Beavers Take Blame for Poland Floods

May 26, 2010 Updated: October 1, 2015

Rescue teammembers make their way in the flooded district of Sandomierz, central Poland, on May 19. Poland Interior Minister Jerzy Miller has accused beavers of being partially to blame that resulted in 15 deaths and nearly 2.5 billion euro.  (Janek Skarzynski/Getty Images)
Rescue teammembers make their way in the flooded district of Sandomierz, central Poland, on May 19. Poland Interior Minister Jerzy Miller has accused beavers of being partially to blame that resulted in 15 deaths and nearly 2.5 billion euro. (Janek Skarzynski/Getty Images)
Floods that caused at least 15 deaths in Poland could cost near 2.5 billion euro (US$3 billion) in damages. At a time when responsibilities, if any, are yet to be determined, Poland Interior Minister Jerzy Miller has accused beavers of being partially to blame.

"The greatest enemy of the flood defenses is an animal called the beaver. Beavers live all along levees on the Vistula River and cause a lot of damage to them," Jerzy Miller said.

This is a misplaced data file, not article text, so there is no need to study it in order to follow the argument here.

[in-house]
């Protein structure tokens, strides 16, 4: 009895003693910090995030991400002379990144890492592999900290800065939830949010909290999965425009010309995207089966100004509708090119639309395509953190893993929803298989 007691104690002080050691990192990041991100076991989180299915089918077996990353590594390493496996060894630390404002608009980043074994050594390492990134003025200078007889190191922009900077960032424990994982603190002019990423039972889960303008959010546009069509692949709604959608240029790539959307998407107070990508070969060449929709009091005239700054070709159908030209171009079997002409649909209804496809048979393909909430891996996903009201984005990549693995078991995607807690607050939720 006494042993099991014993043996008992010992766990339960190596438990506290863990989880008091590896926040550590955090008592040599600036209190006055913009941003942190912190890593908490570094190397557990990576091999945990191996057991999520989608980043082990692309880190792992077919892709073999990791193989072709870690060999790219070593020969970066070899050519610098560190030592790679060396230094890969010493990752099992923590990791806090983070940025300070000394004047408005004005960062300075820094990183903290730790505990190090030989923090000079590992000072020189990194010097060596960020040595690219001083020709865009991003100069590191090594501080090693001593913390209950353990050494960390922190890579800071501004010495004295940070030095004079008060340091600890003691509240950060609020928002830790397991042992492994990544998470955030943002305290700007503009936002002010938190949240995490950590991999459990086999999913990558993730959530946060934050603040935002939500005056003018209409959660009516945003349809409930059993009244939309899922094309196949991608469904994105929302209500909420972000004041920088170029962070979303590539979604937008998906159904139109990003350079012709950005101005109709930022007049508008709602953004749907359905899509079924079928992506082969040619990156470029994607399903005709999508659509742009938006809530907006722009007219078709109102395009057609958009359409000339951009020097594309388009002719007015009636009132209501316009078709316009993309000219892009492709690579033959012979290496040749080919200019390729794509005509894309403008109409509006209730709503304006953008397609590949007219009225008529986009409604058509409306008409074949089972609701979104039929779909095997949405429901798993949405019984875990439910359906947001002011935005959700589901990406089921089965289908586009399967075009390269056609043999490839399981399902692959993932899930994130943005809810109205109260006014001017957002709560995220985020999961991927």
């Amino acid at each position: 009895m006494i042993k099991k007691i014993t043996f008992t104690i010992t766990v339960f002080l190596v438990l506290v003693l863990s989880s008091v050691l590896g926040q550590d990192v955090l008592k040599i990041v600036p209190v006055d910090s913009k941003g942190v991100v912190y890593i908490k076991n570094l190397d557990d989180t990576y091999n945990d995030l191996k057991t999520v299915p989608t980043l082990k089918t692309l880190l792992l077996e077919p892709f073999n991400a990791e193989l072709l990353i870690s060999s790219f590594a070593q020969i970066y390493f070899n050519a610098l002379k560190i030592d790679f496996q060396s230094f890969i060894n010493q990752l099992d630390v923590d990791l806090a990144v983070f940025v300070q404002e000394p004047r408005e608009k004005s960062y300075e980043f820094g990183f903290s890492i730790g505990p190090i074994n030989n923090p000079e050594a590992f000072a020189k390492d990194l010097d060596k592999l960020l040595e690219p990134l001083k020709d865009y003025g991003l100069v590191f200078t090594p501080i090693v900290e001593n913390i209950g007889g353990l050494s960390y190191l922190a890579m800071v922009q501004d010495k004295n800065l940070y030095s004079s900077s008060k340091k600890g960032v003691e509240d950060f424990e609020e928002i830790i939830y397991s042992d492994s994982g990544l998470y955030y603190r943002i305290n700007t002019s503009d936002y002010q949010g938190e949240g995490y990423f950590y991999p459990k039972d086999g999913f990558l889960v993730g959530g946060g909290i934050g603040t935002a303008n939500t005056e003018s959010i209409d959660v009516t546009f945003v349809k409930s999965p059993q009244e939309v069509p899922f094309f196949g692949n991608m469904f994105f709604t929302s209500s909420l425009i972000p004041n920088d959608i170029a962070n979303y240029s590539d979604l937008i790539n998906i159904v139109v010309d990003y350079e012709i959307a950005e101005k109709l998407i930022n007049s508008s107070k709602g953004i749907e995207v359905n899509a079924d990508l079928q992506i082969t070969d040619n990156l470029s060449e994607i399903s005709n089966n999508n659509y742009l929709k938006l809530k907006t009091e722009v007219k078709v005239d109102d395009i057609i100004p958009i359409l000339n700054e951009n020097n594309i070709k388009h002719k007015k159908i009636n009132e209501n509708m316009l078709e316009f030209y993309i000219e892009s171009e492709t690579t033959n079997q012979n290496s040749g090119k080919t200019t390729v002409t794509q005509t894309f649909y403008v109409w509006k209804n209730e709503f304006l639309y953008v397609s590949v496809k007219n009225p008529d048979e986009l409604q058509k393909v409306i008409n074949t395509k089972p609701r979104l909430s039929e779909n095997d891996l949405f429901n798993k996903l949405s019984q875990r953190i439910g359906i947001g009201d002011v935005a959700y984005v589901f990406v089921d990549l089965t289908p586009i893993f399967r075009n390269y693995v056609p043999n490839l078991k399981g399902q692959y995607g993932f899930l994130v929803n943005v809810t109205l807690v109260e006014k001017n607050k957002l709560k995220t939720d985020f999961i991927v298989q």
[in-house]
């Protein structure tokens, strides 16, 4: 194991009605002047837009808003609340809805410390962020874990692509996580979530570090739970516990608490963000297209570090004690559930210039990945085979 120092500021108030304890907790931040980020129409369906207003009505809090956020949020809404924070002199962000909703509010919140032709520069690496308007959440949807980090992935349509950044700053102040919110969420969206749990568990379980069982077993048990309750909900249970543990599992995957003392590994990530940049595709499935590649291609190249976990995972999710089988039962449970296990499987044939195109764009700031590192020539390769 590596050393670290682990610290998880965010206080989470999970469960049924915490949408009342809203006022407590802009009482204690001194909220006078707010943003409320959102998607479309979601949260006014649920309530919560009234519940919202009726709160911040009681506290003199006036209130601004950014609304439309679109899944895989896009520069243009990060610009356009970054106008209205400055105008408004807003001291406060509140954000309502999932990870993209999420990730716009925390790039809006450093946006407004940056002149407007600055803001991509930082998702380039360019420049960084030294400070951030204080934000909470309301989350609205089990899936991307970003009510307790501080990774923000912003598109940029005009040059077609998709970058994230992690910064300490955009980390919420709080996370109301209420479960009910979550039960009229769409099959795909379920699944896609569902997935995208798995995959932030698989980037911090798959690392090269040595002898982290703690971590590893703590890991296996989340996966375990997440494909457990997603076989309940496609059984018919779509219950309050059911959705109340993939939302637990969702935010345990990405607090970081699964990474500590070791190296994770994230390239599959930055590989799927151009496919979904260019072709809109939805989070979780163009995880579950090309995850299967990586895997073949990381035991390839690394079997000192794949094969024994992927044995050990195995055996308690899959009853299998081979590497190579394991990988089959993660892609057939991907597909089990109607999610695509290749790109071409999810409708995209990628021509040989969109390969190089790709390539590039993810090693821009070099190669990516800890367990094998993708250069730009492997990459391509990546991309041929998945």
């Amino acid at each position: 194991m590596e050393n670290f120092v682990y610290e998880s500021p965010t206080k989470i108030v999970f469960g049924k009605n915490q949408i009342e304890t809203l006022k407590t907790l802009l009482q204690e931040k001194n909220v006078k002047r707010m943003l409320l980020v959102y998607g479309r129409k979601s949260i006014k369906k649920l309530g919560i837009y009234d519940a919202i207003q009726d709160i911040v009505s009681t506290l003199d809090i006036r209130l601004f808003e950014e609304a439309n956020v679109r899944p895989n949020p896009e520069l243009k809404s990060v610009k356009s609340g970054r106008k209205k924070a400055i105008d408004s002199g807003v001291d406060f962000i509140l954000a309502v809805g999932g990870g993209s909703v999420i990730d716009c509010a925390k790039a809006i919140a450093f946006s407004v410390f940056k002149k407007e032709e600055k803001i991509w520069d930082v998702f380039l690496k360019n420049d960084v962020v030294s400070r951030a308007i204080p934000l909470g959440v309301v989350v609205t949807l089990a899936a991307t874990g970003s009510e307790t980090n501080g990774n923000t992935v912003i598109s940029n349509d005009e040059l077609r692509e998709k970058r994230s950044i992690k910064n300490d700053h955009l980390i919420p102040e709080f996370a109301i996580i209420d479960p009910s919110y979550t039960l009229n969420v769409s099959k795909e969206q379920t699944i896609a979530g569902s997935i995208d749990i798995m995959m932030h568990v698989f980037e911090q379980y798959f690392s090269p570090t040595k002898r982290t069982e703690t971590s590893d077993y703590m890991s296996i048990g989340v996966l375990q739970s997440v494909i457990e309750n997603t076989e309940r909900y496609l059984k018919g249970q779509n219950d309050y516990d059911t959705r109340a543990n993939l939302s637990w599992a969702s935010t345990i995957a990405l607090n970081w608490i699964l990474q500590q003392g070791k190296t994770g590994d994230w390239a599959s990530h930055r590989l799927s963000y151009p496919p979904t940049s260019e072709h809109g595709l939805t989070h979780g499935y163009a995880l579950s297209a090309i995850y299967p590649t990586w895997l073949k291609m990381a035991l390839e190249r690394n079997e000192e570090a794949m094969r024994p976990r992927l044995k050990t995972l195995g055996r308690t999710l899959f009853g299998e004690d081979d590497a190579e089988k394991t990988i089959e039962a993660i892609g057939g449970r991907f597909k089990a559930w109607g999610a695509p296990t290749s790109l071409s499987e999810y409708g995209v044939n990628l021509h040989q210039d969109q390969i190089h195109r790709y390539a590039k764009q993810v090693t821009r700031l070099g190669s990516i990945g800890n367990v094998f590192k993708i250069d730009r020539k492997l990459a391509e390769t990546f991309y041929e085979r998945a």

According to the Polish government, roughly 20,000 beavers inhabit Poland’s rivers, and are a protected species. Beavers were endangered in the 1950s, but have since rebounded because of a successful breeding program.

Pawel Fratczak, Poland's national fire brigade spokesman explained to reporters, "Beavers dig tunnels in the flood defenses, weakening them from inside. But they are not alone, there are also water voles."

Estimating damages

According to Miller, some dikes broke due to the accumulation of water and to holes made by beavers, inundating several cities in southeast and central Poland.

Initial financial assistance of 2 billions zlotys (US$592 million) was announced on by the government on Tuesday.

"We have created a large deposit of 8 billion zlotys (US$3.37 billion). We know that this does not need to be so large, we therefore can have 2 billion zlotys available immediately [to] help those who have lost their homes," Tusk said at a press conference.

Tusk emphasized that the public debt would not increase as a result of the help provided to victims. His government also plans to ask the European Union for “financial aid for repair and rebuilding, including for 'kilometers of levees," reported Business Week.